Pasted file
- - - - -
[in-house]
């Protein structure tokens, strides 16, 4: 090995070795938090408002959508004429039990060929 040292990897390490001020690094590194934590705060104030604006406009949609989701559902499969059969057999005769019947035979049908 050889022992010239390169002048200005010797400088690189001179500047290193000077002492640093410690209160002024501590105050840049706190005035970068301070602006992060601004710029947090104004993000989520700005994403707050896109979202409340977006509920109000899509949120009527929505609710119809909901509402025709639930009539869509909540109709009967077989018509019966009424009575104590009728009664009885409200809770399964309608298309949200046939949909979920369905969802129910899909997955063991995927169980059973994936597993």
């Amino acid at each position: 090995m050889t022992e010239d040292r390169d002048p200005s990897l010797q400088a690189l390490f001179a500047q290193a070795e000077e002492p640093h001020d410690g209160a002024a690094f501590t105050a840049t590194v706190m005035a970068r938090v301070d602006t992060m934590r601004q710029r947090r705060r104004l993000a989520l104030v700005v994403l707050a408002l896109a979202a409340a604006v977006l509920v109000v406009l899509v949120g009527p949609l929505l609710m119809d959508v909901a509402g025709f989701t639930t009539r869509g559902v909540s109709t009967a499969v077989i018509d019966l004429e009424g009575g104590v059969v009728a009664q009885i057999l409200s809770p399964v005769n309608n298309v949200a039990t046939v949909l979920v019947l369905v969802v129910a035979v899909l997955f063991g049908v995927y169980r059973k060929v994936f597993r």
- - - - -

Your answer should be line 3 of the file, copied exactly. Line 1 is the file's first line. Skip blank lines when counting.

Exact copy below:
């Amino acid at each position: 090995m050889t022992e010239d040292r390169d002048p200005s990897l010797q400088a690189l390490f001179a500047q290193a070795e000077e002492p640093h001020d410690g209160a002024a690094f501590t105050a840049t590194v706190m005035a970068r938090v301070d602006t992060m934590r601004q710029r947090r705060r104004l993000a989520l104030v700005v994403l707050a408002l896109a979202a409340a604006v977006l509920v109000v406009l899509v949120g009527p949609l929505l609710m119809d959508v909901a509402g025709f989701t639930t009539r869509g559902v909540s109709t009967a499969v077989i018509d019966l004429e009424g009575g104590v059969v009728a009664q009885i057999l409200s809770p399964v005769n309608n298309v949200a039990t046939v949909l979920v019947l369905v969802v129910a035979v899909l997955f063991g049908v995927y169980r059973k060929v994936f597993r």